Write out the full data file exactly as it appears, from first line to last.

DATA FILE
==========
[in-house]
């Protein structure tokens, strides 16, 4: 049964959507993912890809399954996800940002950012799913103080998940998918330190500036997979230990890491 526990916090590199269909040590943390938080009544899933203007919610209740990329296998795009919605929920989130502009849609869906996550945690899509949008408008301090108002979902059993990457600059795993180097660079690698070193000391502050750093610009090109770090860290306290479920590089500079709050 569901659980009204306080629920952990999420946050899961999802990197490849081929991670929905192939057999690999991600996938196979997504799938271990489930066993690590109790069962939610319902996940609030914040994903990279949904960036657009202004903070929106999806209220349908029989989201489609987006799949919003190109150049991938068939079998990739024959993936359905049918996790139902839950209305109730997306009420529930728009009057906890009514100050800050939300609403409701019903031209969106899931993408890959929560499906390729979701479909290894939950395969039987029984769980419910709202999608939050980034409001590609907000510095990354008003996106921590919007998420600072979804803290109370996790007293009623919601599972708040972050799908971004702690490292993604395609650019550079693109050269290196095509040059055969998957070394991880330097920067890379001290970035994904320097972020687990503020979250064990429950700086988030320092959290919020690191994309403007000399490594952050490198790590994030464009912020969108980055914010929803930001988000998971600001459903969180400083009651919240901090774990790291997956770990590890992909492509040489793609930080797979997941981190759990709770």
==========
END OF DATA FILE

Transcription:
[in-house]
């Protein structure tokens, strides 16, 4: 049964959507993912890809399954996800940002950012799913103080998940998918330190500036997979230990890491 526990916090590199269909040590943390938080009544899933203007919610209740990329296998795009919605929920989130502009849609869906996550945690899509949008408008301090108002979902059993990457600059795993180097660079690698070193000391502050750093610009090109770090860290306290479920590089500079709050 569901659980009204306080629920952990999420946050899961999802990197490849081929991670929905192939057999690999991600996938196979997504799938271990489930066993690590109790069962939610319902996940609030914040994903990279949904960036657009202004903070929106999806209220349908029989989201489609987006799949919003190109150049991938068939079998990739024959993936359905049918996790139902839950209305109730997306009420529930728009009057906890009514100050800050939300609403409701019903031209969106899931993408890959929560499906390729979701479909290894939950395969039987029984769980419910709202999608939050980034409001590609907000510095990354008003996106921590919007998420600072979804803290109370996790007293009623919601599972708040972050799908971004702690490292993604395609650019550079693109050269290196095509040059055969998957070394991880330097920067890379001290970035994904320097972020687990503020979250064990429950700086988030320092959290919020690191994309403007000399490594952050490198790590994030464009912020969108980055914010929803930001988000998971600001459903969180400083009651919240901090774990790291997956770990590890992909492509040489793609930080797979997941981190759990709770």